Stephanie Simon, Los Angeles Times Staff Writer: “the church of Jesus Christ of Latter-day Saints was founded on the premise that all other Christian traditions are false”—Romney’s misguided “speech” issues into discussion of Mormon confession in national media—can this possibly be good for Romney, “the Mormon candidate”?
“In a much-anticipated speech about his Mormon faith, GOP presidential candidate Mitt Romney avoided discussing theology — except for this: ‘I believe that Jesus Christ is the son of God and the savior of mankind.'”—writes Stephanie Simon, Los Angeles Times Staff Writer, in an article titled Mormon theology is striking in its differences; The Church of Jesus Christ of Latter-day Saints has elements in common with other Christian traditions, but outsiders often find founder Joseph Smith’s testimony hard to accept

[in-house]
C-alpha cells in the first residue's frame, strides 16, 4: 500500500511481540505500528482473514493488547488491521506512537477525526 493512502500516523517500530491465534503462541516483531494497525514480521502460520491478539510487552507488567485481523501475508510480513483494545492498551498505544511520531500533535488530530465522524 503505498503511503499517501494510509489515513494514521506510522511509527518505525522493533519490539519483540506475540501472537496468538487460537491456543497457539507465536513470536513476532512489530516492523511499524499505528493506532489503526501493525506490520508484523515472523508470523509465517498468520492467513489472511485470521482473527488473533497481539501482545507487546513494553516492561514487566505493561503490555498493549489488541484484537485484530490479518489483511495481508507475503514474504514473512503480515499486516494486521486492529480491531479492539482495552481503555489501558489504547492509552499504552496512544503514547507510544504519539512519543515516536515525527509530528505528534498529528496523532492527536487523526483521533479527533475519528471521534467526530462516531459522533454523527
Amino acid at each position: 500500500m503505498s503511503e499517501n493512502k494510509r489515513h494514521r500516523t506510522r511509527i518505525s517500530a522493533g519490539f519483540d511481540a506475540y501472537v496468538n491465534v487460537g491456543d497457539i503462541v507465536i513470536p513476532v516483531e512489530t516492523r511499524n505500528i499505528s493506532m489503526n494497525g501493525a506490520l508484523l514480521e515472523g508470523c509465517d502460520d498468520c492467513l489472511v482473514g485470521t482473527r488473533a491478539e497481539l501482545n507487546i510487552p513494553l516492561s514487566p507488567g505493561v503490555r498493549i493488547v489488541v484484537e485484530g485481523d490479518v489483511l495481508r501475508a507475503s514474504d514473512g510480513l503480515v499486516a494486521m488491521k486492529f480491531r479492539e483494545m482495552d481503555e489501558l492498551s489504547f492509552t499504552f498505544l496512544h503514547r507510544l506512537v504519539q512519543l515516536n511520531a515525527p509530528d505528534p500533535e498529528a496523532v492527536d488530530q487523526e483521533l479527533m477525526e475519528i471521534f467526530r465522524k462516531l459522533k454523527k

That is an accurate statement of Mormon belief, and with it, Romney could claim common ground with evangelical Christian voters. But as he noted in the very next sentence: “My church’s beliefs about Christ may not all be the same as those of other faiths.”
Indeed, the church of Jesus Christ of Latter-day Saints was founded on the premise that all other Christian traditions are false. A teenager named Joseph Smith said he received that revelation in a vision in 1820.
Over the next seven years, Smith said, he was visited several times by an angel named Moroni, son of Mormon, who guided him to gold plates buried in upstate New York.
With the help of “seer stones” given to him by Moroni, Smith said he translated the plates into English. The nearly 6 million Mormons in the United States consider that translation, the Book of Mormon, a holy text, on par with the Bible. Its theology has some striking elements … etc., etc.